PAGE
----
petition at Queen's House, the fact remains that the Ralahamy was
ultimately reprieved and lived long enough to take great pride in his
Not even the doubts of elderly cronies who approached the old man in
later years with rumours that his sons were spreading a dangerous
doctrine of hate could shake the Ralahamy's confidence in his second
son. He confessed that he knew nothing at all about 'this Samasamajism'
but he did know his son, Philip, and he was quite sure he would do
nothing wrong. Philip was to inspire this kind of faith among his close
associates. For an essentially political figure, this was extraordinary.
As a schoolboy at Ananda, Philip began attending the first political
meetings of the incipient national movement in 1918, but in 1920 he
preferred to join the extremist ‘Young Lanka League’ of Victor Corea. A.
E. Goonesinha and C. H. Z. Fernando instead of the National Congress
founded by F. R. Senanayake.
But it was really to the pioneer American socialist Dr Scott-Nearing
that he owed the inspiration for what was to become the sustaining
philosophy of his life. At the end of three years reading in political
science, law, labour problems and philosophy, both Philip and his campus
friend at the university of Wisconsin, the celebrated Jayaprakash Narain
attended a political lecture by Dr Scott-Nearing which was to mark the
beginning of their socialist outlook.
Scott-Nearing, who visited his pupil in Ceylon on his last journey to
the east once wrote: “Socialism is a positive constructive movement and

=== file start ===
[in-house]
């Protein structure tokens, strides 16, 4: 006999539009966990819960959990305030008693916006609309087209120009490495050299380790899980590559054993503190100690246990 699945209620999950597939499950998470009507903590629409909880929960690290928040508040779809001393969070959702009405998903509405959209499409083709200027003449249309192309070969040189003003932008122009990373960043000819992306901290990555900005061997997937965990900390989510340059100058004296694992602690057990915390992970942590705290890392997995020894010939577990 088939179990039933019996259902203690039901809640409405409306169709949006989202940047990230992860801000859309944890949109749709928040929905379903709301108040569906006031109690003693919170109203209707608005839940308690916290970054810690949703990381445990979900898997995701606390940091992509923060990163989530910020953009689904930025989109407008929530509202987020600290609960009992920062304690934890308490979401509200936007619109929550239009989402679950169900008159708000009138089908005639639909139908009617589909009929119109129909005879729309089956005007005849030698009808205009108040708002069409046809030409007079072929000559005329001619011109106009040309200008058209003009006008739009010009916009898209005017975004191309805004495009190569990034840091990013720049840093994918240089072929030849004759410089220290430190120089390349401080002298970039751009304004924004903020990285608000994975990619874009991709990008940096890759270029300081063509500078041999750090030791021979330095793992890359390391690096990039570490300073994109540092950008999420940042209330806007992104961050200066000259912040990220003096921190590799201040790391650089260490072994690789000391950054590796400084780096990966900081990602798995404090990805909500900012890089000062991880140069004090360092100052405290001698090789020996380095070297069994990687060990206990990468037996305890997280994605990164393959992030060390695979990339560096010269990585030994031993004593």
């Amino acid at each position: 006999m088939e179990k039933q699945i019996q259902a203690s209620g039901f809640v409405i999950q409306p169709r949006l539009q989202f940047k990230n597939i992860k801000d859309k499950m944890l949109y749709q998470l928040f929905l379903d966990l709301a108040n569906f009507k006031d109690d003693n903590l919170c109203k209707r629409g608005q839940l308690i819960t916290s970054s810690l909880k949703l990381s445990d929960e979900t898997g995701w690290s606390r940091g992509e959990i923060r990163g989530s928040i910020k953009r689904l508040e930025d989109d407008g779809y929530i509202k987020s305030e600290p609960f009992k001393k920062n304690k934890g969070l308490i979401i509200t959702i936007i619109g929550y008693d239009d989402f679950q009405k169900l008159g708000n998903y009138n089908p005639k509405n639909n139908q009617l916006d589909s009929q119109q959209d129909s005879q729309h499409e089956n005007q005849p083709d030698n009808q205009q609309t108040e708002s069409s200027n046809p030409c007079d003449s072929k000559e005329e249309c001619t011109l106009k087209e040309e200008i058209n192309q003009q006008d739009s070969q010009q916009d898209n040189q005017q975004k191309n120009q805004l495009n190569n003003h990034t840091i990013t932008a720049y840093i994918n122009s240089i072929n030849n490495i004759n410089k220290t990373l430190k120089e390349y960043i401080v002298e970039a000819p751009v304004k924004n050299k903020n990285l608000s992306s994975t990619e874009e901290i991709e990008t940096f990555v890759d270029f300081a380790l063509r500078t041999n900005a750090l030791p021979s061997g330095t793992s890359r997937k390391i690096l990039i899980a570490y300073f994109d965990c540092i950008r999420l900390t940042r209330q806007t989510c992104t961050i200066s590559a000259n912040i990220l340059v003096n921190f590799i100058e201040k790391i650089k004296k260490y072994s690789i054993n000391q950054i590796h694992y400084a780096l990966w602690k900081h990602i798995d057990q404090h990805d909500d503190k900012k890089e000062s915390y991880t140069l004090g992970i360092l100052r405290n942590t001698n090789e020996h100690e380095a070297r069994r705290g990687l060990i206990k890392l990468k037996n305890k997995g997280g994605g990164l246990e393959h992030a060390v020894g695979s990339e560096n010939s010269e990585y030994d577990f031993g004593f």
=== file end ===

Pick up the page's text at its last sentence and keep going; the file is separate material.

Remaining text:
socialists who wish to contribute to the movement should abandon hatred
and be positive and constructive.”
Philip's guru was not one of your wild eyed revolutionaries. Neither
did Philip come to socialism as one would imagine slaves are driven to
He came to it out of an abundance of moral scruples, a sense of
outrage against injustice, out of a belief in the brotherhood of man.
His love of humanity was an integral part of a truly sensitive
nature. When he spoke to massed audiences at Galle Face or at election
meetings, he seemed to magnetise them with his sincerity and it was a
tremendous striking force that his words generated. In personal life
unassuming and retiring to the point of shyness, yet entirely without
inhibition in his public utterances there was no contradiction between
theory and practice, the ideal and reality, the thought and the deed in
He never took a rickshaw ride because the degradation of another
human being revolted him. The man who suffered the most for his politics
carried the least bitterness in his breast. To him revolution was not a
matter of personal hatreds but the creating and guiding of social
Philip’s role as a political thinker would have to be the subject of
a special study. He was a political catalyst of our time as even the